3. Saints fans really enjoyed the draft

Jeff Haynes/Associated Press

This surprised me: Deitsch reported that the top TV market for the draft was New Orleans, with a 5.3 rating. The rest of the list: 2. Cleveland (4.7); 3. Columbus (3.7); T4. Jacksonville (3.3); T4. Birmingham (3.3); T4. Philadelphia (3.3); 7. Buffalo (3.1); 8. Denver (3.0); T9. Norfolk (2.9); T9. Greensboro (2.9); 11. Baltimore (2.8); T12. Las Vegas (2.7); T12. Atlanta (2.7); 14. West Palm Beach (2.6).

4. Aggie-licious

This is amazing, per NFL guru Gil Brandt:

Gil Brandt @Gil_Brandt

Texas A&M had an OT taken in first round for 3rd straight year. It was third time in draft history a school has done this (Miami, USC).


5. Chip Kelly continues makeover

Ross D. Franklin/Associated Press

Either Chip Kelly is going to be spectacular in football, as in Bill Belichick spectacular, or he will supernova like no coach ever has before. Yes, even bigger than Mike Ditka in New Orleans.

Kelly continued to GoodFella people in the personnel department: 

Les Bowen @LesBowen

#Eagles axe director of college scouting Anthony Patch, pro personnel director Rick Mueller, SW area scout Brad Obee, Daily News has learned

To be clear, this is what new coaches do. They bring in the people they want around them. This is also what new coaches who have total control do. Kelly has every right.

But all of these changes, on the field and off, had better work. Soon. Not five years from now, but in one or two. I think that's still possible. I think it's possible Kelly starts churning out 11- and 12-win seasons. It's also possible he churns out six- or seven-win ones. I just don't know. No one does. Half of the people I speak to around the league think Kelly will succeed, and half think the whole thing will blow up in his face.

6. Teams monitoring La'el Collins case

Julio Cortez/Associated Press

"We are all watching this (La'el Collins) situation closely," one team personnel man said. "Every team. If he's cleared, every team wants him."

Another team executive made an interesting comparison: "The rush to get Collins will be like the space race from the '60s."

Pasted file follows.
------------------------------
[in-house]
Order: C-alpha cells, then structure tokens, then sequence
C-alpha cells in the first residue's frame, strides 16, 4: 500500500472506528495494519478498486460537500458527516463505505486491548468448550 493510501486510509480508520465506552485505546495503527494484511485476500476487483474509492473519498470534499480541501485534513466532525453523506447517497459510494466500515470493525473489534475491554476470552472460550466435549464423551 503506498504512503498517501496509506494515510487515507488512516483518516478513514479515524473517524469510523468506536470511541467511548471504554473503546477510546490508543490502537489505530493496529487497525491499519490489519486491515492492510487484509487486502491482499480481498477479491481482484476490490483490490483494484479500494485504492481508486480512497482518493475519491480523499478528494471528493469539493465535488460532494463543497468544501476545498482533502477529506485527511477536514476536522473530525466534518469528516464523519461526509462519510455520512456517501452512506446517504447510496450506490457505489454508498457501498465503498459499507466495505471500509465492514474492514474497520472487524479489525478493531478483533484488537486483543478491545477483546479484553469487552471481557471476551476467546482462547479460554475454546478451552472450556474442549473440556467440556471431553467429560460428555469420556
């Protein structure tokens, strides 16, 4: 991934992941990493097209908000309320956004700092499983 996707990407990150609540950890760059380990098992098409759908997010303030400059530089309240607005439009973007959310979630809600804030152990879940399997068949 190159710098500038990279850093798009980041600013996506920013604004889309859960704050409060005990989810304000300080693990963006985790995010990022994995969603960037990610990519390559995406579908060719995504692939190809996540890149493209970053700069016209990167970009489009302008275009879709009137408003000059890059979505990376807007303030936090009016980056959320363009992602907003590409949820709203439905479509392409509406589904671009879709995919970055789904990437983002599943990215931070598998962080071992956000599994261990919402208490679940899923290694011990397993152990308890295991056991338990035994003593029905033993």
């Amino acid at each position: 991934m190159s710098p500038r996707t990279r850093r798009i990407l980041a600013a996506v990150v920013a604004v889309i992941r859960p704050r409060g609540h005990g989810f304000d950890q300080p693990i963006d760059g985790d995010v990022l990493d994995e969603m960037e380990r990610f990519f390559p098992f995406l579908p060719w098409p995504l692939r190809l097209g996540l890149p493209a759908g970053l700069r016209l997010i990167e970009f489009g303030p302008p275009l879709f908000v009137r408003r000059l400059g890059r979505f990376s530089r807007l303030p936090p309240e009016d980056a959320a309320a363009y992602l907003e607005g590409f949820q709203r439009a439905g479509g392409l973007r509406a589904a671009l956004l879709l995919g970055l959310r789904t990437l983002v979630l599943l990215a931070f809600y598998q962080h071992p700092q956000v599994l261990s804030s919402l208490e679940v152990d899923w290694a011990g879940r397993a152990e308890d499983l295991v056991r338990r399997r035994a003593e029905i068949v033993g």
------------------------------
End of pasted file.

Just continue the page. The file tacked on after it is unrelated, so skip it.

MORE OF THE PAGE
It all has a surreal kind of feeling to it. After news of Brittany Mills' murder, Baton Rouge, Louisiana, police want to talk to Collins. According to ESPN's Adam Schefter, Mills "Is believed by police to be a former girlfriend of Collins." He is not a suspect, and police just want to see if he can assist with providing information at this time.

Meanwhile, NFL teams are in the corner, waiting like sprinters at a starting line, to chase Collins. Just strange.

7. Philip Rivers highly disingenuous

SANTA CLARA, CA - DECEMBER 20:  Quarterback Philip Rivers #17 of the San Diego Chargers celebrates as he leaves the field after the Chargers 38-35 overtime win against the San Francisco 49ers at Levi's Stadium on December 20, 2014 in Santa Clara, Californ
Ezra Shaw/Getty Images

This story from ESPN's Jim Trotter is excellent. Philip Rivers needs to be called out for trying to manipulate the Chargers into a contract extension. And that's exactly what he (or his agent) did.

Rivers knew what he was doing when he said this to Kevin Acee of U-T San Diego:

What we've established here with my growing family is hard to recreate. It's hard to up and recreate that. I know that moves are part of life. But that certainly is fair to say that (not being sold on moving to Los Angeles) is part of it. The good thing is I'm not under contract in a year where we'd potentially be in Los Angeles.

That's a threat saying if the team moves to L.A., he won't want to move with it. That's his right to say, but then you can't try and act like you're the victim in this situation.

8. Have Halle Berry announce draft picks

CHICAGO, IL - APRIL 30:  NFL Commissioner Roger Goodell holds up a jersey after the Tennessee Titans chose Marcus Mariota of the Oregon Ducks #2 overall during the first round of the 2015 NFL Draft at the Auditorium Theatre of Roosevelt University on Apri
Jonathan Daniel/Getty Images

I am absolutely, positively, crazy obsessive over this idea from Pro Football Talk's Mike Florio, which stems from NFL Commissioner Roger Goodell calling Marcus Mariota to apologize for pronouncing his last name "Marioto":